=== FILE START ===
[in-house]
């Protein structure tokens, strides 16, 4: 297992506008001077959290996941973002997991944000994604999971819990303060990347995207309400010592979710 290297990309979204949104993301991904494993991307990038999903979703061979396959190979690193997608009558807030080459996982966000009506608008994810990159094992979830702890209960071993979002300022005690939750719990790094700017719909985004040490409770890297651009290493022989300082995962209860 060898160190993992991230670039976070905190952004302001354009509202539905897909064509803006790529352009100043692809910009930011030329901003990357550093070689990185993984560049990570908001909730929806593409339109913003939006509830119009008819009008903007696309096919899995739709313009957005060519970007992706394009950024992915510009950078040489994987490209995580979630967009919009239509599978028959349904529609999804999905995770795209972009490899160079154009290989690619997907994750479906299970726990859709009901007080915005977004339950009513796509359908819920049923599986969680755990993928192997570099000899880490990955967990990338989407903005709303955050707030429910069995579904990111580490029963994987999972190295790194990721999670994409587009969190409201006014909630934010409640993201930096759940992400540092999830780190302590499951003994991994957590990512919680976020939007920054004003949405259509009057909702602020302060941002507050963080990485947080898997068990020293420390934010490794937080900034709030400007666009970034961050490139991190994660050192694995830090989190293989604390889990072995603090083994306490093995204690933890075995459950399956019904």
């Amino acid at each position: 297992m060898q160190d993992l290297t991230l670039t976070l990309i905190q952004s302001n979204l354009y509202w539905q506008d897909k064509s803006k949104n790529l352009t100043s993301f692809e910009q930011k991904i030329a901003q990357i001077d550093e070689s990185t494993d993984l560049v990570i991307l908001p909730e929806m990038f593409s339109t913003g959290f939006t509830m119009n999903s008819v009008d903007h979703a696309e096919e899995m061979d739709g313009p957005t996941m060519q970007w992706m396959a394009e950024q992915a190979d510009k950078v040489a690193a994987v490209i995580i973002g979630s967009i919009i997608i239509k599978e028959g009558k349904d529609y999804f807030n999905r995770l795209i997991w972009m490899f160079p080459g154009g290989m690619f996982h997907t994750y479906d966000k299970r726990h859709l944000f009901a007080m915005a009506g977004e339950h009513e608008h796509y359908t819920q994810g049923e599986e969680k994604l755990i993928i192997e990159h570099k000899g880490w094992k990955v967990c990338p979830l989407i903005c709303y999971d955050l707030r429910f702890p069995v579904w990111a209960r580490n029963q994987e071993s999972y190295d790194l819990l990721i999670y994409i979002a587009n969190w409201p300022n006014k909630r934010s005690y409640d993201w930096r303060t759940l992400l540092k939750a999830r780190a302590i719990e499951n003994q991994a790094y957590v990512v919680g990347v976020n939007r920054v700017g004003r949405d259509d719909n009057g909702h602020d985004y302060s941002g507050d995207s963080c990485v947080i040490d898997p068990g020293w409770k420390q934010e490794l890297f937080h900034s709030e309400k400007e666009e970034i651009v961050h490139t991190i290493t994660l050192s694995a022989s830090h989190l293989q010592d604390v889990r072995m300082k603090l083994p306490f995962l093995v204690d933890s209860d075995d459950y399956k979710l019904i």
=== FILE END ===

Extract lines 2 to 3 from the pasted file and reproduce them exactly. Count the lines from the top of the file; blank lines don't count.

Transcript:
């Protein structure tokens, strides 16, 4: 297992506008001077959290996941973002997991944000994604999971819990303060990347995207309400010592979710 290297990309979204949104993301991904494993991307990038999903979703061979396959190979690193997608009558807030080459996982966000009506608008994810990159094992979830702890209960071993979002300022005690939750719990790094700017719909985004040490409770890297651009290493022989300082995962209860 060898160190993992991230670039976070905190952004302001354009509202539905897909064509803006790529352009100043692809910009930011030329901003990357550093070689990185993984560049990570908001909730929806593409339109913003939006509830119009008819009008903007696309096919899995739709313009957005060519970007992706394009950024992915510009950078040489994987490209995580979630967009919009239509599978028959349904529609999804999905995770795209972009490899160079154009290989690619997907994750479906299970726990859709009901007080915005977004339950009513796509359908819920049923599986969680755990993928192997570099000899880490990955967990990338989407903005709303955050707030429910069995579904990111580490029963994987999972190295790194990721999670994409587009969190409201006014909630934010409640993201930096759940992400540092999830780190302590499951003994991994957590990512919680976020939007920054004003949405259509009057909702602020302060941002507050963080990485947080898997068990020293420390934010490794937080900034709030400007666009970034961050490139991190994660050192694995830090989190293989604390889990072995603090083994306490093995204690933890075995459950399956019904």
């Amino acid at each position: 297992m060898q160190d993992l290297t991230l670039t976070l990309i905190q952004s302001n979204l354009y509202w539905q506008d897909k064509s803006k949104n790529l352009t100043s993301f692809e910009q930011k991904i030329a901003q990357i001077d550093e070689s990185t494993d993984l560049v990570i991307l908001p909730e929806m990038f593409s339109t913003g959290f939006t509830m119009n999903s008819v009008d903007h979703a696309e096919e899995m061979d739709g313009p957005t996941m060519q970007w992706m396959a394009e950024q992915a190979d510009k950078v040489a690193a994987v490209i995580i973002g979630s967009i919009i997608i239509k599978e028959g009558k349904d529609y999804f807030n999905r995770l795209i997991w972009m490899f160079p080459g154009g290989m690619f996982h997907t994750y479906d966000k299970r726990h859709l944000f009901a007080m915005a009506g977004e339950h009513e608008h796509y359908t819920q994810g049923e599986e969680k994604l755990i993928i192997e990159h570099k000899g880490w094992k990955v967990c990338p979830l989407i903005c709303y999971d955050l707030r429910f702890p069995v579904w990111a209960r580490n029963q994987e071993s999972y190295d790194l819990l990721i999670y994409i979002a587009n969190w409201p300022n006014k909630r934010s005690y409640d993201w930096r303060t759940l992400l540092k939750a999830r780190a302590i719990e499951n003994q991994a790094y957590v990512v919680g990347v976020n939007r920054v700017g004003r949405d259509d719909n009057g909702h602020d985004y302060s941002g507050d995207s963080c990485v947080i040490d898997p068990g020293w409770k420390q934010e490794l890297f937080h900034s709030e309400k400007e666009e970034i651009v961050h490139t991190i290493t994660l050192s694995a022989s830090h989190l293989q010592d604390v889990r072995m300082k603090l083994p306490f995962l093995v204690d933890s209860d075995d459950y399956k979710l019904i």